Insulin glulisine (Apidra) is the third ultra-short-acting insulin analogue listed on the PBS, the others being insulin lispro and insulin aspart (see Table 1). The PBAC agreed that insulin glulisine was no less effective than insulin lispro at reducing HbA1c levels in people with type 1 and type 2 diabetes.1

The safety and efficacy of insulin glulisine has not been established in children (≤ 12 years) or in pregnant women.2 As such, prescribers should continue to use other rapid-acting insulin analogues for these patients.

Like other ultra-short-acting insulins, insulin glulisine is a clear solution injected subcutaneously immediately before meals. One unit of insulin glulisine is equivalent to one unit of insulin lispro. Carefully monitor blood glucose levels and concomitant medication if switching a patient between different types or brands of insulin.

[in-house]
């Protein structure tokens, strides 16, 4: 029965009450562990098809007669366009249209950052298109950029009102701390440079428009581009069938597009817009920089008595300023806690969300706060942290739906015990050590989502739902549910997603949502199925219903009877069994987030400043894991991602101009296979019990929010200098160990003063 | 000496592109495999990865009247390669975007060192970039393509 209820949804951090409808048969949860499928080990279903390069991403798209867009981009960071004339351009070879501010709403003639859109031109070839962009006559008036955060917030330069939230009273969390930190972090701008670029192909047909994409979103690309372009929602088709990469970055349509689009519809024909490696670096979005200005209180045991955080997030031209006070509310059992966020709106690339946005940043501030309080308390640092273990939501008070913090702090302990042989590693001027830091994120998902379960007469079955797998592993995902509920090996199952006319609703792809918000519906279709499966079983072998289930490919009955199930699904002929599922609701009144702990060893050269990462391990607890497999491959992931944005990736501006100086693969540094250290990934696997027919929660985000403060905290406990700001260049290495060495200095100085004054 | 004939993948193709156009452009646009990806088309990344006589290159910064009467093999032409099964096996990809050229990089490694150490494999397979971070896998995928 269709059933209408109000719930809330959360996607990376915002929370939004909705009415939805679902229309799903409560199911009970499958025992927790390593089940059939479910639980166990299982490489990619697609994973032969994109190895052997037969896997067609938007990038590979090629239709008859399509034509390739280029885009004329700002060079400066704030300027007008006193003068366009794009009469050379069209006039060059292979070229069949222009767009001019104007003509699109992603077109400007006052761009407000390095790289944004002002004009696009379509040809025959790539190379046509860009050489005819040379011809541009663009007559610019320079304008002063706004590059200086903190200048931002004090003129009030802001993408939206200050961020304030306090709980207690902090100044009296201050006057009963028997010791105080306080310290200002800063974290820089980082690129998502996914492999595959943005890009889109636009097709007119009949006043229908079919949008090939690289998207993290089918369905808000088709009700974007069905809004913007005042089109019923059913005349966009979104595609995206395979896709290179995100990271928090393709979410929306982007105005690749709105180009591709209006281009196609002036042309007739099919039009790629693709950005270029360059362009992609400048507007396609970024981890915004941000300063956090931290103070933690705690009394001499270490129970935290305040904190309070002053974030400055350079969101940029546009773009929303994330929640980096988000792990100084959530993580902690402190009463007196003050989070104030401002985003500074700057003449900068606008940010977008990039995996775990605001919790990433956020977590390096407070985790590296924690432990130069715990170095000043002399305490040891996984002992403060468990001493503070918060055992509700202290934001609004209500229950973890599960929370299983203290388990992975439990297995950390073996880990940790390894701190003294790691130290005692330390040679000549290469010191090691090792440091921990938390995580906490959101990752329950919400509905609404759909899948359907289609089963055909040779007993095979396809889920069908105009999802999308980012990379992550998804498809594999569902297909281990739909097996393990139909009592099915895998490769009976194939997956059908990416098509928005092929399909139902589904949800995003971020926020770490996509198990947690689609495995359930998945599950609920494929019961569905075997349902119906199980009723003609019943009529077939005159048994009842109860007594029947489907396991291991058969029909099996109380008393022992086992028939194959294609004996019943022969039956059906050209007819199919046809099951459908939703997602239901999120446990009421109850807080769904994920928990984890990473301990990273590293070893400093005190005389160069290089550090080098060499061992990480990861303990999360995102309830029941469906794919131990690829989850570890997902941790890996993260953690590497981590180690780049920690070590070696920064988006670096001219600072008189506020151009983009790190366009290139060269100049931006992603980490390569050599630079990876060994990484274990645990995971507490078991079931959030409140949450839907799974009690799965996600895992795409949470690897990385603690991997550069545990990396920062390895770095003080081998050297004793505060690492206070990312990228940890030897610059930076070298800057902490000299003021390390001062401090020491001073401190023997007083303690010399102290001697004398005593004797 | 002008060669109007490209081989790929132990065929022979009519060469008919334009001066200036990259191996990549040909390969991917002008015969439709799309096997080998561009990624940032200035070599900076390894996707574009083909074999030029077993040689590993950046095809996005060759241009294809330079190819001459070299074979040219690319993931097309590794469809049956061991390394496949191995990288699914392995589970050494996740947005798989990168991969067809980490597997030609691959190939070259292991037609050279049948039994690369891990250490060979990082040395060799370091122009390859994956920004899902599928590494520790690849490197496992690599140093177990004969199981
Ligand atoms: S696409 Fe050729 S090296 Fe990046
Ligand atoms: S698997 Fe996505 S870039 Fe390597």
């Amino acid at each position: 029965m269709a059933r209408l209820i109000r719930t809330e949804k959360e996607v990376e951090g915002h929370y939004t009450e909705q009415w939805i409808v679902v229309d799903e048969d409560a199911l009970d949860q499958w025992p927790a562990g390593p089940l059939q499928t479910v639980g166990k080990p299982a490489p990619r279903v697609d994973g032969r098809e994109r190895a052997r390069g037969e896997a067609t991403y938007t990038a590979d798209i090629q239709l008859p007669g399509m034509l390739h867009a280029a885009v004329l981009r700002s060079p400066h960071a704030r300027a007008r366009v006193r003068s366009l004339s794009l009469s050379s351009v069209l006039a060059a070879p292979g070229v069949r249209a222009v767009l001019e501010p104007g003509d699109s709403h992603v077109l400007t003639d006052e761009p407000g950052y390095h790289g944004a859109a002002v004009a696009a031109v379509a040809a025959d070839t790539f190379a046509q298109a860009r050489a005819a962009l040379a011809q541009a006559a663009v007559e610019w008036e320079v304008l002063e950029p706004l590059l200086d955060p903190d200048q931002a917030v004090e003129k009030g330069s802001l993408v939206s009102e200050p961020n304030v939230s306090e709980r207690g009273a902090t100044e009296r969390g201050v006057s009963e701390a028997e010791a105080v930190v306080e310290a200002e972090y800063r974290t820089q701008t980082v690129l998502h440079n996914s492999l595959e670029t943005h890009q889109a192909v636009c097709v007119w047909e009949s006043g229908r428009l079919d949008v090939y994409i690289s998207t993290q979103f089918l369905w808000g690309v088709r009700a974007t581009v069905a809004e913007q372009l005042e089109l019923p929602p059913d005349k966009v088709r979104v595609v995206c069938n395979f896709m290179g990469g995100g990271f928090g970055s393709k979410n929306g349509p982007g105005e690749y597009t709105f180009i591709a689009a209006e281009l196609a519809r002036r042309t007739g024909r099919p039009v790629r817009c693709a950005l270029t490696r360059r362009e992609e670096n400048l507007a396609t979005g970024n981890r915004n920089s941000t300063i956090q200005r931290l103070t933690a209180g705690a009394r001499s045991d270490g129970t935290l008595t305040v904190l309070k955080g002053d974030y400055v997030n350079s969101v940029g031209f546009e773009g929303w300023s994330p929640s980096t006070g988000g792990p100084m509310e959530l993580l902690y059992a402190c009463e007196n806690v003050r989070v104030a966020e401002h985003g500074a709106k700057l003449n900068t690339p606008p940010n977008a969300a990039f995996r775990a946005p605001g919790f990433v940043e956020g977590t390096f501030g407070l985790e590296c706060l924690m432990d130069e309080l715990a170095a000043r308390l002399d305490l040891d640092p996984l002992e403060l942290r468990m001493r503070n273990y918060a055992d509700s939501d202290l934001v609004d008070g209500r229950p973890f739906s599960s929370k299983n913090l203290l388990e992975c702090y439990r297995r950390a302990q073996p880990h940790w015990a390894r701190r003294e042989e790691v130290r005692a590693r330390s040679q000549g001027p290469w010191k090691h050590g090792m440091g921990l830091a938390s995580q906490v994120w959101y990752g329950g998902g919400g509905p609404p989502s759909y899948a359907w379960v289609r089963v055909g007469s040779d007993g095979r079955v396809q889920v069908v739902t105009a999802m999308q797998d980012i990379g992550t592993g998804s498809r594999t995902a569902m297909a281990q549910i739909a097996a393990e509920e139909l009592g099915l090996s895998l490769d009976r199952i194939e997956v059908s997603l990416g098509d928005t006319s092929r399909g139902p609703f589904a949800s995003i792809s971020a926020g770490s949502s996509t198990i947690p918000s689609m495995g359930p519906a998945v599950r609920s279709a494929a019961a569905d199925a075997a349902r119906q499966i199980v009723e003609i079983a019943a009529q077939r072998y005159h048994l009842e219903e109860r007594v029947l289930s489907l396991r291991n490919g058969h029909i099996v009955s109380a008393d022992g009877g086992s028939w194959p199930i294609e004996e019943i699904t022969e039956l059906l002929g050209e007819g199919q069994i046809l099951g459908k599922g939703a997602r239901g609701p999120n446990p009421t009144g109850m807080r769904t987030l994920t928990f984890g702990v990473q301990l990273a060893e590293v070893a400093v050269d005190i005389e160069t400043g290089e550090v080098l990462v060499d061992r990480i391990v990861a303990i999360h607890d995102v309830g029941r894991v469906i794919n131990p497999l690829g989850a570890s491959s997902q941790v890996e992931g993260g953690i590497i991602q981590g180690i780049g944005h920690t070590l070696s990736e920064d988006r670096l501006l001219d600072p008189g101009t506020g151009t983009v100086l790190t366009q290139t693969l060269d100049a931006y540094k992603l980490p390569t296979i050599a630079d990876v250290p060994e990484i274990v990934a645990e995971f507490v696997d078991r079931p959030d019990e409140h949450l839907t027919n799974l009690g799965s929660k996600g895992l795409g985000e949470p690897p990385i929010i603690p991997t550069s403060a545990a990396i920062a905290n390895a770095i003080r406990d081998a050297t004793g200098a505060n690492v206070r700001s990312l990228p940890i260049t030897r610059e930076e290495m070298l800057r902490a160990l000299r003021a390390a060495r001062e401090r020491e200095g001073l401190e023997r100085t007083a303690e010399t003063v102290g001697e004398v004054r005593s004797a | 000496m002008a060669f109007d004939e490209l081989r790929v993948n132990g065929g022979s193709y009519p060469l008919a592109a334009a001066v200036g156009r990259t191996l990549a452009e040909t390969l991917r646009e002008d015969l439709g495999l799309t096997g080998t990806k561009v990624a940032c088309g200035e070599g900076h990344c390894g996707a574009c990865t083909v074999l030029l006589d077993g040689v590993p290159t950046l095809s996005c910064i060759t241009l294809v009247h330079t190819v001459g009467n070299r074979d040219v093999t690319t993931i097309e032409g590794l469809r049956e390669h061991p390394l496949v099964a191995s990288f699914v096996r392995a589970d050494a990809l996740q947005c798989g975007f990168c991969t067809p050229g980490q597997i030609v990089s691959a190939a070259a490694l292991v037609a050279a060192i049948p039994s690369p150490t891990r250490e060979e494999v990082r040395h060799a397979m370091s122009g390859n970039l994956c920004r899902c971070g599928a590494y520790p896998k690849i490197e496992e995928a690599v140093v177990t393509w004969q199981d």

Table 1 Pharmacokinetic profiles of non-mixed insulins available in Australia*
Insulin type Onset of action Peak action Duration of action
Ultra-short acting
insulin lispro (Humalog)
aspart (Novorapid)
15 minutes 1 hour 4–5 hours
insulin glulisine (Apidra)†
15 minutes
~ 1 hour
4 hours
Short acting
neutral (Actrapid/Humulin R/Hypurin Neutral) 30 minutes 2–3 hours 6–8 hours
Long acting
non-mixed (Humulin NPH/Protaphane/Hypurin Isophane) 1–2.5 hours 4–12 hours 16–24 hours
insulin detemir (Levemir) 3–4 hours 9 hours 12–20 hours
insulin glargine (Lantus) 1–2 hours No peak 24 hours
* Adapted from Australian Medicines Handbook3
† Source: Dailey G (2006)4